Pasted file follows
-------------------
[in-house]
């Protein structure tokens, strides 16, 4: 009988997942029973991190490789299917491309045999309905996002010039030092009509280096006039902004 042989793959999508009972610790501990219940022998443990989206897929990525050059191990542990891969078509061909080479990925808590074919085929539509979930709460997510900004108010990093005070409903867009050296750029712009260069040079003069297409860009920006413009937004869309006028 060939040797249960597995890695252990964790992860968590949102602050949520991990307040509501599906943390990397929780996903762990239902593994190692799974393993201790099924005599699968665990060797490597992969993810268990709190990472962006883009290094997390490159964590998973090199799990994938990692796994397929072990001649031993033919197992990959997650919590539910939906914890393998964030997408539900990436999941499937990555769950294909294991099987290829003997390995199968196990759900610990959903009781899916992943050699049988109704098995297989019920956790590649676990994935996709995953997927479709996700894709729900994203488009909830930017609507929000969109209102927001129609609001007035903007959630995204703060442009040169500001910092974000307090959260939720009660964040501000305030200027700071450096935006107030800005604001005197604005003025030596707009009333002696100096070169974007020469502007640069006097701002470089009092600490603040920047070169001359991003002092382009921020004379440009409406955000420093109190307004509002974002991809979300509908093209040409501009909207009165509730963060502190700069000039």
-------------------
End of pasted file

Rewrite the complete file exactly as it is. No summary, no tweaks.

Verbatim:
[in-house]
């Protein structure tokens, strides 16, 4: 009988997942029973991190490789299917491309045999309905996002010039030092009509280096006039902004 042989793959999508009972610790501990219940022998443990989206897929990525050059191990542990891969078509061909080479990925808590074919085929539509979930709460997510900004108010990093005070409903867009050296750029712009260069040079003069297409860009920006413009937004869309006028 060939040797249960597995890695252990964790992860968590949102602050949520991990307040509501599906943390990397929780996903762990239902593994190692799974393993201790099924005599699968665990060797490597992969993810268990709190990472962006883009290094997390490159964590998973090199799990994938990692796994397929072990001649031993033919197992990959997650919590539910939906914890393998964030997408539900990436999941499937990555769950294909294991099987290829003997390995199968196990759900610990959903009781899916992943050699049988109704098995297989019920956790590649676990994935996709995953997927479709996700894709729900994203488009909830930017609507929000969109209102927001129609609001007035903007959630995204703060442009040169500001910092974000307090959260939720009660964040501000305030200027700071450096935006107030800005604001005197604005003025030596707009009333002696100096070169974007020469502007640069006097701002470089009092600490603040920047070169001359991003002092382009921020004379440009409406955000420093109190307004509002974002991809979300509908093209040409501009909207009165509730963060502190700069000039």